Since it is the holiday season, and we are currently trying to hit some of the more “touristy” places in our free time, we keep ending up sending a lot of time in this horrible thing called “queues”. Unfortunately, unlike in any of the Disney parks, where I know a number of workarounds (like rider passes), there is rarely a quick skip/hidden back door for general attractions, especially the ones that charge money.
That’s where it comes in handy to talk to people. You see, lines, to me, are somewhat like tickets: if I’m going to pay a lot, I don’t want to stand in line. If I’m going to pay only a little, or nothing at all, then I’m perfectly fine with standing in line. But don’t ask me to stand in line forever and pay for it. Now, talking with people, especially people who are natives or have been around for a while, usually helps to find either the cheap version or the no-line version. In this particular case, our first tidbit of news came from a kindly elderly woman who, upon discovering we were being touristy, told us that we simply must wait until Sunday to go to the Louvre, as that was the one day we could get in for absolutely free (tickets start at 15 euros). This immediately upset the apple cart of our plans, but we were okay with that, because the apple cart didn’t really have any apples in it.
We were discussing this, and our plans surrounding our day at the Louvre, in another queue when we somehow began talking with the gentleman behind us (I think he asked if we wanted our picture taken, or something along those lines. Anyway, a conversation ensued). He was from Santa Barbara, California, which is (in California terms) not far from where I live when I’m stateside (translation: perhaps six hours drive?), and his son was spending a semester studying in Paris. He too was planning on visiting the Louvre on Sunday, because, despite the fact that his annual income is much higher than ours and he had come to Paris with a lot more free time and a lot more money to spend, he too was interested in keeping some money in his pocket. According to him, he has heard that the wait to get in to the Louvre on a free day can be five hours or more, and it’s advised that, if you want to beat the long wait, you come at least an hour (if not more) before the Louvre opens.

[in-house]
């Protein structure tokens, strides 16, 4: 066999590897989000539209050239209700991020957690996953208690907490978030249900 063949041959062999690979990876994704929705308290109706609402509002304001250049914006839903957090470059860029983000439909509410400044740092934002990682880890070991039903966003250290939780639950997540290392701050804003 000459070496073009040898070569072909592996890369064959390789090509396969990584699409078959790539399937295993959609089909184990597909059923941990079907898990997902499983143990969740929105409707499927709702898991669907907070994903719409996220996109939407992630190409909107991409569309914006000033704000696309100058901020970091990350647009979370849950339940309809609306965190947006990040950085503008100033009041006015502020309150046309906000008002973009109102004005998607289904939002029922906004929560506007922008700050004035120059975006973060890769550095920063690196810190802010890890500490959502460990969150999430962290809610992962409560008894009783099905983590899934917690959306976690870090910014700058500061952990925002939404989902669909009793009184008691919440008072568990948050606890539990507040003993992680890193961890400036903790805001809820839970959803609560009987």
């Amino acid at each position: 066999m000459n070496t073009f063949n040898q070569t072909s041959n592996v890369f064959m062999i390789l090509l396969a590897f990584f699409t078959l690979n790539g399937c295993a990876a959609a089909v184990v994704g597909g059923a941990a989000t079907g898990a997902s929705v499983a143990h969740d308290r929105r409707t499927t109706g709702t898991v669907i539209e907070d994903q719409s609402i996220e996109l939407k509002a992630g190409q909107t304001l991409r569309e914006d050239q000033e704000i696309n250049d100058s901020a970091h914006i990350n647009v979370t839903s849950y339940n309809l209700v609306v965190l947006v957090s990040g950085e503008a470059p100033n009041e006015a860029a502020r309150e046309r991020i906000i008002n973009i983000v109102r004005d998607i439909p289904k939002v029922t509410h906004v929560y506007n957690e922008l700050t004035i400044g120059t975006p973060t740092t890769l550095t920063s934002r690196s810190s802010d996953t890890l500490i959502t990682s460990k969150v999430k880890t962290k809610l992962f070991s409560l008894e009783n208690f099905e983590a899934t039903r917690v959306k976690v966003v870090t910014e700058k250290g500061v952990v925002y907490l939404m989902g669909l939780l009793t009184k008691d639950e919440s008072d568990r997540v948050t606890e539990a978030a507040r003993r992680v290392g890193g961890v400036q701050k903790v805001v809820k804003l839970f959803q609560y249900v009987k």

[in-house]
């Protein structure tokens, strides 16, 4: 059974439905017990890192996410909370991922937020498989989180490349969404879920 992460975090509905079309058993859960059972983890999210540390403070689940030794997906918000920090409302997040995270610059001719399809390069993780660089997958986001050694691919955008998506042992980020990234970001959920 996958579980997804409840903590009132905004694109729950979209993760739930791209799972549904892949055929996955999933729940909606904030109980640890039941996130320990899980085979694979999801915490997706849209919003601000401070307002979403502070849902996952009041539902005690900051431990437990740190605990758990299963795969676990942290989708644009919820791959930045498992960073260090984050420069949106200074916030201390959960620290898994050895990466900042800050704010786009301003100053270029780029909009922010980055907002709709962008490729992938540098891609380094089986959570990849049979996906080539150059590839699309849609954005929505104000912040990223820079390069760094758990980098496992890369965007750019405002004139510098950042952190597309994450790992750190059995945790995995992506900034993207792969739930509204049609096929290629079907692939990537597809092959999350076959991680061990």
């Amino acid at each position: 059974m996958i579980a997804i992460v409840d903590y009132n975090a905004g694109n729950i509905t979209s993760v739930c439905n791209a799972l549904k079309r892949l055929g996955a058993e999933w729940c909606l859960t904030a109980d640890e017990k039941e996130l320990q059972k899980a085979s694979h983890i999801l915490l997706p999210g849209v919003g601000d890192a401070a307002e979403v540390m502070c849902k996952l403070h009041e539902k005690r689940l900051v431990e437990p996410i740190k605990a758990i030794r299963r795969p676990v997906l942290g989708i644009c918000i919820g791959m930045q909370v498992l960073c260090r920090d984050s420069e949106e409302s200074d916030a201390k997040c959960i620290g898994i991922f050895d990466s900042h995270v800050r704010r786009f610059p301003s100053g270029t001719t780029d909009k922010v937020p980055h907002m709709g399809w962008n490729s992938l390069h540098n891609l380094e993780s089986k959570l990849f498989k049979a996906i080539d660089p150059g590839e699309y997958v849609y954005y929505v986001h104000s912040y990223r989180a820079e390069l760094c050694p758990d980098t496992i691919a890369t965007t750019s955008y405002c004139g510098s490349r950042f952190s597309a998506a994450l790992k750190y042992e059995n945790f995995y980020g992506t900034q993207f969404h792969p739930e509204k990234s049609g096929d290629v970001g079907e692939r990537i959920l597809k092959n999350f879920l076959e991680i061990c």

We’re not doing that, because we love our sleep too much. So we’ll see how we fare.
Before I close for today, I might as well include some notes about this “freebie” day. Apparently, between October and March (aka, the not prime tourist season), the Louvre is open to the public for free on the first Sunday of every month. This does not include their “special” exhibits, but it does include all of the permanent exhibits, so you can always see things like the Mona Lisa and Napoleon’s chambers. It also includes access to the bookstores and the coffee shops, although you do have to pay for your own books and coffee (which we’re fine with. We’re just happy with the idea of coffee).
So we sat down this evening and went through to revise our plans. The Eiffel Tower has been put off (again) and we’re hoping to hit the Louvre and the Musee D’Orsay on Sunday, and check that much more off our list.